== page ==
When cities of the industrial age were being built, their planners often saw rivers as a problem or nuisance. If a waterway couldn’t serve as a conduit for commerce or source of power, it was often pushed underground, blocked up, covered over and forgotten.
These days, though, cities are increasingly reclaiming their rivers. Across the world, engineers and planners are coming to view these long-abused channels as not only places to play and experience nature, but also as vital parts of a water management system, helping to cope with flood risk in a cost-efficient, environmentally safe way.
In the United Kingdom, the Environment Council has taken up the task of restoring 9,500 miles of rivers. One signature effort, the Guardian reports, will be the River Medlock in Manchester, which was channeled and contained within a brick culvert 100 years ago after it flooded and washed bodies out of a graveyard in the 1860s.
Today, of course, thinking about flood management has changed radically. The environmental experts who hope to free the Medlock from its brick straitjacket anticipate that letting the river run its natural course will help mitigate the effects of future deluges.
Unchaining the river will also have an incalculable effect on the landscape of the park it runs through, not to mention the quality of life for those who could walk its shores for the first time in generations. From the Guardian:
Once the bricks are removed and concrete foundations dug up, the river will no longer be confined to a narrow channel. It will become wider and shallower and will start to meander along its own course. Weirs will be ripped up, with the result that the flow of water will slow down. Fish will be able to swim up the Medlock again and plants should start to grow on the riverbed.
Workers have already spotted brown trout and kingfishers. “We are breathing life back into dead rivers,” said Oliver Southgate, of the Environment Agency.
The Medlock initiative is one of countless efforts taking place across Europe and the world. The European Union’s Water Framework Directive, for instance, calls for the restoration of hundreds of waterways on the continent by 2027.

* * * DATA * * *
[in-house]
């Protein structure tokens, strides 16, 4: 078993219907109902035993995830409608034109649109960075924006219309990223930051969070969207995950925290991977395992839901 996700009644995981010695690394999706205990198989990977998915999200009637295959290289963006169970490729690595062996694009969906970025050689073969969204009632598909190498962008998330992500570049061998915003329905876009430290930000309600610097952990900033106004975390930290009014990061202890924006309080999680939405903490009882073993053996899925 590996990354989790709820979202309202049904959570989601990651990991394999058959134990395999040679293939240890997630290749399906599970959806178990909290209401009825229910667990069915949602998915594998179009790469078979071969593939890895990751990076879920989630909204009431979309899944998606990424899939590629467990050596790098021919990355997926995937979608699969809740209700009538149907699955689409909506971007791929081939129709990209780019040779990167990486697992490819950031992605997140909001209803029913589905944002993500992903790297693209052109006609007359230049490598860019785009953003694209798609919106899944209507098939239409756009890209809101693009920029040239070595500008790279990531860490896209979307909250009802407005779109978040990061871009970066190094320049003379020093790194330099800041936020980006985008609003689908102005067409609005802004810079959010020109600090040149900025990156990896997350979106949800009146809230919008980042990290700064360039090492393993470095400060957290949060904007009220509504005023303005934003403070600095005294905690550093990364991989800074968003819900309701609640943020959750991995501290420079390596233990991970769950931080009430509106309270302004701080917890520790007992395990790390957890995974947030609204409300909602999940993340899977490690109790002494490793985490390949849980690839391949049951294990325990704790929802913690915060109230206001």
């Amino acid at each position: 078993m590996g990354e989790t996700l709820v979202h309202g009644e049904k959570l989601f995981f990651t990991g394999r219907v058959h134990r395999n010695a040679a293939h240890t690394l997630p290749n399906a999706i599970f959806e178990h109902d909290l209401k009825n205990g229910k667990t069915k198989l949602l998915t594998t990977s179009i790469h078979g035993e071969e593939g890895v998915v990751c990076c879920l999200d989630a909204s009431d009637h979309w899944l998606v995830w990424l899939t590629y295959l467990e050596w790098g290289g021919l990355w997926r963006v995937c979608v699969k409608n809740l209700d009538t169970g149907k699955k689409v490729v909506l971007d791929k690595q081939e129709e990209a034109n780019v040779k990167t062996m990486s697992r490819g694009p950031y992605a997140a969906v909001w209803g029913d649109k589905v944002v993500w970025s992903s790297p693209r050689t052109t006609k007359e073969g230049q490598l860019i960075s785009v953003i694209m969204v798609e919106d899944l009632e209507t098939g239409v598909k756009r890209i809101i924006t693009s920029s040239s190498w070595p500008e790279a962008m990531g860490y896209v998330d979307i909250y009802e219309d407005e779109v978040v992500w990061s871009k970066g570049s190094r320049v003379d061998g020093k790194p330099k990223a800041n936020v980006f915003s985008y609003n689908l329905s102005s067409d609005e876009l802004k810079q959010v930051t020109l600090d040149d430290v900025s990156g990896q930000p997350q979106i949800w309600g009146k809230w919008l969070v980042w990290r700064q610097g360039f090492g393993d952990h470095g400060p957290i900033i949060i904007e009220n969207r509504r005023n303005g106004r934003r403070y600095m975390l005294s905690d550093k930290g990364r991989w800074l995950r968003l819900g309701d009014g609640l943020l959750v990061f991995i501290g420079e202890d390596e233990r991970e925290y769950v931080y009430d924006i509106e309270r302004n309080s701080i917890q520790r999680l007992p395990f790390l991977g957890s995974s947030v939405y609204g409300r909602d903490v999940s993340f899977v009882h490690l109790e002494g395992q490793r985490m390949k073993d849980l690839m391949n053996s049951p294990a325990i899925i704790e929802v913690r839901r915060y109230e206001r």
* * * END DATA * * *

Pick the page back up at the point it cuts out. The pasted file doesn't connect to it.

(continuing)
In the U.S., the process of “daylighting” rivers, as it’s called, happens on a case-by-case basis. One notable example is the Saw Mill River in Yonkers, N.Y. The river that was once buried and forced through giant culverts now flows through a four-acre park at the heart of the city, providing a central amenity for a place still trying to reinvent itself after generations of urban decay and racial strife. The pipes that once confined the Saw Mill remain available to divert overflow during heavy rainstorms, offering additional flood protection.
On the other side of the country, most of the 51-mile Los Angeles River has been trapped in a concrete half-pipe since the 1930s. It wasn’t even until 2008 that the Army Corps of Engineers officially considered this polluted waterway, which came to symbolize the extremes of Southern California sprawl, a true river. But as Nate Berg writes in a March Forefront story, a master plan approved in 2007 will aim to transform “the river’s 32 miles running through L.A. into places for recreation, natural life, water quality improvements and, crucially, flood control.”
The movement to reclaim rivers, and by so doing heal the cities that once scorned them, is everywhere. A new documentary called Lost Rivers follows the work of advocates who seek out hidden rivers that flow beneath pretty much every city in the world. Their work — and the work of everyone who daylights rivers around the globe — has never been more urgent, as flooding risk grows due to increasingly severe weather and runoff from the paved surfaces that result from sprawl.
A big part of the solution to these problems, the filmmakers suggest, is right under our feet.
Watermark is made possible with the support of the Surdna Foundation.
Sarah Goodyear has written about cities for a variety of publications, including CityLab, Grist and Streetsblog. She lives in Brooklyn.